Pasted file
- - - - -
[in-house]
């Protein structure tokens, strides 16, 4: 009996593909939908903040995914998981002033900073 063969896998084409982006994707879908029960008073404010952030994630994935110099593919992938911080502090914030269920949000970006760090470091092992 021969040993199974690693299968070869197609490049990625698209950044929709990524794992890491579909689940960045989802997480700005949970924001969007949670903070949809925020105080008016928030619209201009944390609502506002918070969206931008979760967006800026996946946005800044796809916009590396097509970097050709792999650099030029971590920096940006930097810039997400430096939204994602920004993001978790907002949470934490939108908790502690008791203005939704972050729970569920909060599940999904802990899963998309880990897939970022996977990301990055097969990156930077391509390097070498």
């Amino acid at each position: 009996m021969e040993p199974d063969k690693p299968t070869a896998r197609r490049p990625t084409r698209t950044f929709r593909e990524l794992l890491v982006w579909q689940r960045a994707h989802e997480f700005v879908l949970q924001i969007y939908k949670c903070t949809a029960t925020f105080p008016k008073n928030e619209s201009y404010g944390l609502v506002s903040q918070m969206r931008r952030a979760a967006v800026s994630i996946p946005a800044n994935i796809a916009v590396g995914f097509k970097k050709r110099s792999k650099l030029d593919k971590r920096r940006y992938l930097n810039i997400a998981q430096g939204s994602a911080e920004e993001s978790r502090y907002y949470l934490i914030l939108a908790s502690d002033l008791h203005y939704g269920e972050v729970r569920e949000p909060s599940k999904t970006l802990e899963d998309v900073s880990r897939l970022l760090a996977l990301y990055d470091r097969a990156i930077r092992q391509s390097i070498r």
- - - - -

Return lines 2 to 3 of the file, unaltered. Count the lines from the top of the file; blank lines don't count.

């Protein structure tokens, strides 16, 4: 009996593909939908903040995914998981002033900073 063969896998084409982006994707879908029960008073404010952030994630994935110099593919992938911080502090914030269920949000970006760090470091092992 021969040993199974690693299968070869197609490049990625698209950044929709990524794992890491579909689940960045989802997480700005949970924001969007949670903070949809925020105080008016928030619209201009944390609502506002918070969206931008979760967006800026996946946005800044796809916009590396097509970097050709792999650099030029971590920096940006930097810039997400430096939204994602920004993001978790907002949470934490939108908790502690008791203005939704972050729970569920909060599940999904802990899963998309880990897939970022996977990301990055097969990156930077391509390097070498």
């Amino acid at each position: 009996m021969e040993p199974d063969k690693p299968t070869a896998r197609r490049p990625t084409r698209t950044f929709r593909e990524l794992l890491v982006w579909q689940r960045a994707h989802e997480f700005v879908l949970q924001i969007y939908k949670c903070t949809a029960t925020f105080p008016k008073n928030e619209s201009y404010g944390l609502v506002s903040q918070m969206r931008r952030a979760a967006v800026s994630i996946p946005a800044n994935i796809a916009v590396g995914f097509k970097k050709r110099s792999k650099l030029d593919k971590r920096r940006y992938l930097n810039i997400a998981q430096g939204s994602a911080e920004e993001s978790r502090y907002y949470l934490i914030l939108a908790s502690d002033l008791h203005y939704g269920e972050v729970r569920e949000p909060s599940k999904t970006l802990e899963d998309v900073s880990r897939l970022l760090a996977l990301y990055d470091r097969a990156i930077r092992q391509s390097i070498r």